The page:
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Student protest

Student protest, Photo: Manfred Werner / cropped from original / licensed under CC BY-SA 3.0, linked at bottom of article

Students will need to continue the fight for education as a right, argues Lucy Nichols

It is no secret that the government does not care about students. The last decade of Conservative rule have perfectly demonstrated the Tory attitude towards higher education; it should be reserved for the elite few able to afford it, and to hell with the rest.

The government’s contempt for students has only been exacerbated by the pandemic. The Cabinet gladly pushed students back into unsafe university halls, and watched as tens of thousands of vulnerable young people caught the virus in September and October – later on threatening not to allow students home for Christmas on the basis that they were to blame for this outbreak.

In some sort of cruel double whammy, the government’s ramshackle Brexit deal has dealt another blow to many students by pulling Britain out of the Europe-wide Erasmus scheme.

The Erasmus programme was set up in 1987, and essentially allows students in EU member states to study in other countries at a low cost, and with an EU grant. It is largely aimed at language students, and viewed as a chance for European students to study their target language in the country where it is spoken.

It’s been unclear whether Britain would be able to stay a part of Erasmus since the referendum in 2016, and the fate of students wishing to study around Europe has been on unstable ground since we voted to leave the European Union.

While the EU is by no means something to be venerated, the loss of Erasmus is hugely disappointing. The scheme allowed young people a one-off chance to travel and study abroad for more or less the same cost as studying in the UK. For obvious reasons, this benefitted working class students, for whom it would otherwise be very difficult to fund a year abroad.

It is a shame to see the British government so readily disregarding something as important as language exchange, and symbolic that the Erasmus scheme is to be replaced with a similar programme named after Alan Turing, the Englishman responsible for an allied victory in the Second World War. A comrade pointed out that they were surprised it won’t be named after Churchill.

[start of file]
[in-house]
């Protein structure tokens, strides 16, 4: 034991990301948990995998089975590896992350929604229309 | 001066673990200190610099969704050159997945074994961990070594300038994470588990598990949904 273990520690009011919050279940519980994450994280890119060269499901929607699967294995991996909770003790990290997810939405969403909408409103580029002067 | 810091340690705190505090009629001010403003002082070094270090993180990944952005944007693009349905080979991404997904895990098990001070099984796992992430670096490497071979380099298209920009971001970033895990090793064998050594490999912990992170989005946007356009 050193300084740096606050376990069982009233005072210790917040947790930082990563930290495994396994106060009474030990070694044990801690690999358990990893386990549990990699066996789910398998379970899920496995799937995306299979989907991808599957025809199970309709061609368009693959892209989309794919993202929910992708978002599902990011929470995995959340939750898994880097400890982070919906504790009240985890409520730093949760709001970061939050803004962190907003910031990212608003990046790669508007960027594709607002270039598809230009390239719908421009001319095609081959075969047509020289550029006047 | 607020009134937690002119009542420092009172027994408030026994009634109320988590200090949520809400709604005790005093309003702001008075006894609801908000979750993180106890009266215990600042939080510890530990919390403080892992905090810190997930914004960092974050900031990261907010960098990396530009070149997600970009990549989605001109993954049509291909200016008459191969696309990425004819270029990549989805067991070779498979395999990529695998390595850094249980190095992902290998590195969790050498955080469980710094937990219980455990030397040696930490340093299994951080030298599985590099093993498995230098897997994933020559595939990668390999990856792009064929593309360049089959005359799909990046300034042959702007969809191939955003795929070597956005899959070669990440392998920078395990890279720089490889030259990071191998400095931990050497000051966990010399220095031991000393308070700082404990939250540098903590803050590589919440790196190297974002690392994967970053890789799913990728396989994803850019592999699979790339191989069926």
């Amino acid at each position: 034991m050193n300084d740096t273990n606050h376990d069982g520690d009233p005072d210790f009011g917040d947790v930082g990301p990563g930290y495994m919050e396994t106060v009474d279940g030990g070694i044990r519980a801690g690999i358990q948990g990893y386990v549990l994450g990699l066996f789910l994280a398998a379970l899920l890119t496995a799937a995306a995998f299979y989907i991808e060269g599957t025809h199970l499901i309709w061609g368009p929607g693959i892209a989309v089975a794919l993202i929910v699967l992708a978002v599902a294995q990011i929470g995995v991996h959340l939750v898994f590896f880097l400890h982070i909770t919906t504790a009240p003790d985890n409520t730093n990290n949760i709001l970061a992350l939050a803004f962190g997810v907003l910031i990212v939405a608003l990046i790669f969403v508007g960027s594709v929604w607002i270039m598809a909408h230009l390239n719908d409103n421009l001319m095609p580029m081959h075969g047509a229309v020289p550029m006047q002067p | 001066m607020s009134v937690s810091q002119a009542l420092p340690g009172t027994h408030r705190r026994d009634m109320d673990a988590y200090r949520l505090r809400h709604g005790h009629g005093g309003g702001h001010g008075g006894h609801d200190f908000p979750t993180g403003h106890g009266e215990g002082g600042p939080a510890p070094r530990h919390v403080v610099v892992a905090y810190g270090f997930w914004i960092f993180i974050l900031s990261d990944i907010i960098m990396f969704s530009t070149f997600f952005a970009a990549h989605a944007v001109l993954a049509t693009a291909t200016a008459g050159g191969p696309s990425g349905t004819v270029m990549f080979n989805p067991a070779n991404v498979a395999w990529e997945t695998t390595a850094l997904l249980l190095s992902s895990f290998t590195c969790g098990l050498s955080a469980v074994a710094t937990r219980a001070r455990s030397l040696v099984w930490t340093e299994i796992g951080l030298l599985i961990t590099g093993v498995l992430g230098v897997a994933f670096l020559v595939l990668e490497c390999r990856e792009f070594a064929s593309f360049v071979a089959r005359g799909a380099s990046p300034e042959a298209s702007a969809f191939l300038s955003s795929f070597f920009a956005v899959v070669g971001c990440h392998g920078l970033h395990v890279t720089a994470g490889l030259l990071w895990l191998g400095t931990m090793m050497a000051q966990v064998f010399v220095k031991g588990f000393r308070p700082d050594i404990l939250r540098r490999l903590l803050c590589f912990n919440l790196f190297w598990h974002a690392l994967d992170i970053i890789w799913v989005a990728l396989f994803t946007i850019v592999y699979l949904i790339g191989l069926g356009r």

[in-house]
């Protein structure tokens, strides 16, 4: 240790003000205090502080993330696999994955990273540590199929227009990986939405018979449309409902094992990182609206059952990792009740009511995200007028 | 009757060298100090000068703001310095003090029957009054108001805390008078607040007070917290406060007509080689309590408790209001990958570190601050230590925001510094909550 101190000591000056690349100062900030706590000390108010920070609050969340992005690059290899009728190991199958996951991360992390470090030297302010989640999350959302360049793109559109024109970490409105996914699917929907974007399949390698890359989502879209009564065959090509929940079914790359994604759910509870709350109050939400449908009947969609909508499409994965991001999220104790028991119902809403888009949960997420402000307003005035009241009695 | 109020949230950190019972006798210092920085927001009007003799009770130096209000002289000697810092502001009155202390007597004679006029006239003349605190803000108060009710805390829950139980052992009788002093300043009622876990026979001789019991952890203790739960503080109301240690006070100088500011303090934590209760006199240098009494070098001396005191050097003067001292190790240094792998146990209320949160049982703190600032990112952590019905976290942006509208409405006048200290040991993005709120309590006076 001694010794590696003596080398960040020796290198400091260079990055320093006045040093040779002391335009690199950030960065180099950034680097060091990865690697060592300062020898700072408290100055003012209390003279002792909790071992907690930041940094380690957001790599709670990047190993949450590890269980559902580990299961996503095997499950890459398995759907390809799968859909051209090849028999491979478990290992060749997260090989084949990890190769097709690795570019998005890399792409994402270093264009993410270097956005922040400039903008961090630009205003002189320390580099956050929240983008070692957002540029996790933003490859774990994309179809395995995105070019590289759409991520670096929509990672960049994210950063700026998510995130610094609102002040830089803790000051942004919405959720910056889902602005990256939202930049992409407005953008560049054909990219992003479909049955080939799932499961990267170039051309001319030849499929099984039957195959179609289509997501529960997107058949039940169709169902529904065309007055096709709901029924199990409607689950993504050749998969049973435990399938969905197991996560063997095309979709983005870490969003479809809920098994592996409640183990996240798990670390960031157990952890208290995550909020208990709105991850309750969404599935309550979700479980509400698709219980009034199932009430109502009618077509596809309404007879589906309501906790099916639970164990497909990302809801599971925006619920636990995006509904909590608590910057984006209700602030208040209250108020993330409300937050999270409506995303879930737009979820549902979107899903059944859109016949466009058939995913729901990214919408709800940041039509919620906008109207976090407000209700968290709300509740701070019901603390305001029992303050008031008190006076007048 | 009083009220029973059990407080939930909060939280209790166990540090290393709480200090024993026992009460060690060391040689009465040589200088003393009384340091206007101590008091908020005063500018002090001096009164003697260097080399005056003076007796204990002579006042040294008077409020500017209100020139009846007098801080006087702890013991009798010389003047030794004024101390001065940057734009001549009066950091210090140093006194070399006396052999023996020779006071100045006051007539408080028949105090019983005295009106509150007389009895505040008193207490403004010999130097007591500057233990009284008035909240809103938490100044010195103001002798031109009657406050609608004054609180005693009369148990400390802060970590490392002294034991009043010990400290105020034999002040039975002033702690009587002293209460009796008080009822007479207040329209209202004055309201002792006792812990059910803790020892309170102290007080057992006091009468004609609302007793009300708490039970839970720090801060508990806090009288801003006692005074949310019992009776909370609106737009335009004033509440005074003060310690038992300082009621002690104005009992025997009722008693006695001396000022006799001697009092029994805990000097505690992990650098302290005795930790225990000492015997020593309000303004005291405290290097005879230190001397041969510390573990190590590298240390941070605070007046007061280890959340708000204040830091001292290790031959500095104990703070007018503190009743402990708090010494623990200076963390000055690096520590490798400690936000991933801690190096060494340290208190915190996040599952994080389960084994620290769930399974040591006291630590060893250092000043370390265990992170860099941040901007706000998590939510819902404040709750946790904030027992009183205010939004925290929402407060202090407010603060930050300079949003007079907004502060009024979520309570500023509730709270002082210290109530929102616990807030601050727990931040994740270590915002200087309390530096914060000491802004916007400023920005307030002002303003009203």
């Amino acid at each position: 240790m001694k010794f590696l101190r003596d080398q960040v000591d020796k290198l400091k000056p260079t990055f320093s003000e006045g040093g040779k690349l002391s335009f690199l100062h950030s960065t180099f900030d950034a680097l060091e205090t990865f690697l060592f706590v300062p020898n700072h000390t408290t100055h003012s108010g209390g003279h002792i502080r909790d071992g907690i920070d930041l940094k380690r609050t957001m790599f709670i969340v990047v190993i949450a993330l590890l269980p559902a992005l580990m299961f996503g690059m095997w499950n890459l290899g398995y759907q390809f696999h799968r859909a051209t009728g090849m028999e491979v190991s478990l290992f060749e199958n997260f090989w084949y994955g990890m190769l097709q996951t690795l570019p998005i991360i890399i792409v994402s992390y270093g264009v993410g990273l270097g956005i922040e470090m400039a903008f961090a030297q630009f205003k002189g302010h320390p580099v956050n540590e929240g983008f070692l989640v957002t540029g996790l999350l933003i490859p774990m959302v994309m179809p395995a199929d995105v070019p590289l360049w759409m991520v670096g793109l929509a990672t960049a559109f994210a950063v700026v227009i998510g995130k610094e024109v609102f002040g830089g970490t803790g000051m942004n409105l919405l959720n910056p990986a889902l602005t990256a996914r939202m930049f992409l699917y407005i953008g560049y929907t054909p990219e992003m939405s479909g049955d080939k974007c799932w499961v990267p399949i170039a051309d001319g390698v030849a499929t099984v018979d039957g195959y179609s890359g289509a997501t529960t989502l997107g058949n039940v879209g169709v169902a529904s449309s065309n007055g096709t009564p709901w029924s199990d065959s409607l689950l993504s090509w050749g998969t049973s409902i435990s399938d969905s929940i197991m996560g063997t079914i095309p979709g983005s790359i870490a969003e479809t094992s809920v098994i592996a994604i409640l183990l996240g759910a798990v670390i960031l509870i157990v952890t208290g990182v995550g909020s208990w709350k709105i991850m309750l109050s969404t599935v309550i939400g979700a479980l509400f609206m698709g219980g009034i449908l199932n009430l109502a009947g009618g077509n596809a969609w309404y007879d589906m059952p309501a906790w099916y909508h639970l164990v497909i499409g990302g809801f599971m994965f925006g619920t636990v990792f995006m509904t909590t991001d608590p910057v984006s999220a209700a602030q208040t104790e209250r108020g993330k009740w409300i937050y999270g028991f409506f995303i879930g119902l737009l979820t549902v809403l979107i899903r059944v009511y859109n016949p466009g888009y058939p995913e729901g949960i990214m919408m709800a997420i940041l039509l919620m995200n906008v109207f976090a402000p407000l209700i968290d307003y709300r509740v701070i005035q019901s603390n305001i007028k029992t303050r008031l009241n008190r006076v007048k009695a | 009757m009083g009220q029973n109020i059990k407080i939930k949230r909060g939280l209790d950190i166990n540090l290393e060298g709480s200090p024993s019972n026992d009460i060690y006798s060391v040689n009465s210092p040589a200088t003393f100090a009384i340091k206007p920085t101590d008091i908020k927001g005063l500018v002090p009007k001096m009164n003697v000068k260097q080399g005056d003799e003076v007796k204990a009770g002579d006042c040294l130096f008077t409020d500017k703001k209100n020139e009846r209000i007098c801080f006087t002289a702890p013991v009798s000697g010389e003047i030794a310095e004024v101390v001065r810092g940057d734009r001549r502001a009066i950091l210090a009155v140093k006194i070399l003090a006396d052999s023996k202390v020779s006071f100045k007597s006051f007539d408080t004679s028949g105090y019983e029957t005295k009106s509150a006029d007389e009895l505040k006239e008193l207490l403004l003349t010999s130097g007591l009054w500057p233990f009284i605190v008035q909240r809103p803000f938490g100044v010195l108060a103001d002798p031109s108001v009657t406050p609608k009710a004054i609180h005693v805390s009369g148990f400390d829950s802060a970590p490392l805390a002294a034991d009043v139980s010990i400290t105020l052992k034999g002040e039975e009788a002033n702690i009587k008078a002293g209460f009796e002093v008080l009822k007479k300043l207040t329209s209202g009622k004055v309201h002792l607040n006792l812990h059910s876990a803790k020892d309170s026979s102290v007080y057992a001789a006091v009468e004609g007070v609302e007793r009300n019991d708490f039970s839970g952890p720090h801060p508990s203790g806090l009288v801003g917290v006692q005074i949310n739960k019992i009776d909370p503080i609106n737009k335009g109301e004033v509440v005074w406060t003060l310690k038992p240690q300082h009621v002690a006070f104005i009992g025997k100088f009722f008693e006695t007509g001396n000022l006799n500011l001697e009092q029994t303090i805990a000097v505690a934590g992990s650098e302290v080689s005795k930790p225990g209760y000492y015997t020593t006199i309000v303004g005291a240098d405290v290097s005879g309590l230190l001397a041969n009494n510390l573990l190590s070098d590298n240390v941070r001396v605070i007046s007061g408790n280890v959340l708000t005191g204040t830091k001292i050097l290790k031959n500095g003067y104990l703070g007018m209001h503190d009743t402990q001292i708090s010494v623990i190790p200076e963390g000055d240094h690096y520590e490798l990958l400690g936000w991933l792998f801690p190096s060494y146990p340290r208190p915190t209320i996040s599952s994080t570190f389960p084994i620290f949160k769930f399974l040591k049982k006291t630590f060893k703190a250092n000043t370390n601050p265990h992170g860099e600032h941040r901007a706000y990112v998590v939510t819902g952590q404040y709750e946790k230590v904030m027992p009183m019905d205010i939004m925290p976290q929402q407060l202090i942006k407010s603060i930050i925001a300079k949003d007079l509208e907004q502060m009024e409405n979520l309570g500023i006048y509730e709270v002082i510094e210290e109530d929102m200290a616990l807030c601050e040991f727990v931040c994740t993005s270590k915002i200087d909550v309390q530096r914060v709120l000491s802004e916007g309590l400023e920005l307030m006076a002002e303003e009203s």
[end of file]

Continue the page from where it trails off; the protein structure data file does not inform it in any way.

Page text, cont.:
There are perhaps points to be made about British exceptionalism here. It’s a running joke that British people are reluctant to learn other languages on the basis that we expect everyone to speak English – 62% the country speak just the one language, the highest in Europe.

The government’s expectation that the rest of Europe will pander to the new Turing programme is then reminiscent of a stereotypical Brit abroad who expects everyone in a foreign country to speak perfect English.

It is working class students who will be at the biggest disadvantage from the scrapping of Erasmus, though this point appears to have been forgotten by many.

Erasmus appears to now be caught in the middle of a debate over the general benefits of staying in the EU versus leaving it; the proponents of each side largely unconcerned with the wellbeing of the students affected by this particular aspect of the deal.

Comparisons are being made with the 2010 decisions to scrap the Education Maintenance Allowance (EMA), which gave students from low-income households a weekly allowance, and meant that thousands of young people were able to afford University where they may not have previously.

While the EMA certainly managed to reach more students, and the loss of this weekly allowance has likely affected far more students than the loss of Erasmus, it is not necessary to play the two off against each other.

The scrapping of Erasmus and the EMA both reflect an uncaring government’s attitude towards less well-off students, and Conservative attitudes towards education as a whole (that it is a privilege rather than a right).

It is clear that the government will continue to find ways to make conditions for students worse, and Erasmus is just the latest (if not a relatively minor) example of this.

As January closes in, students will begin to return to their university halls. New battles are likely to emerge, so it is crucial that students continue to fight the government wherever possible.

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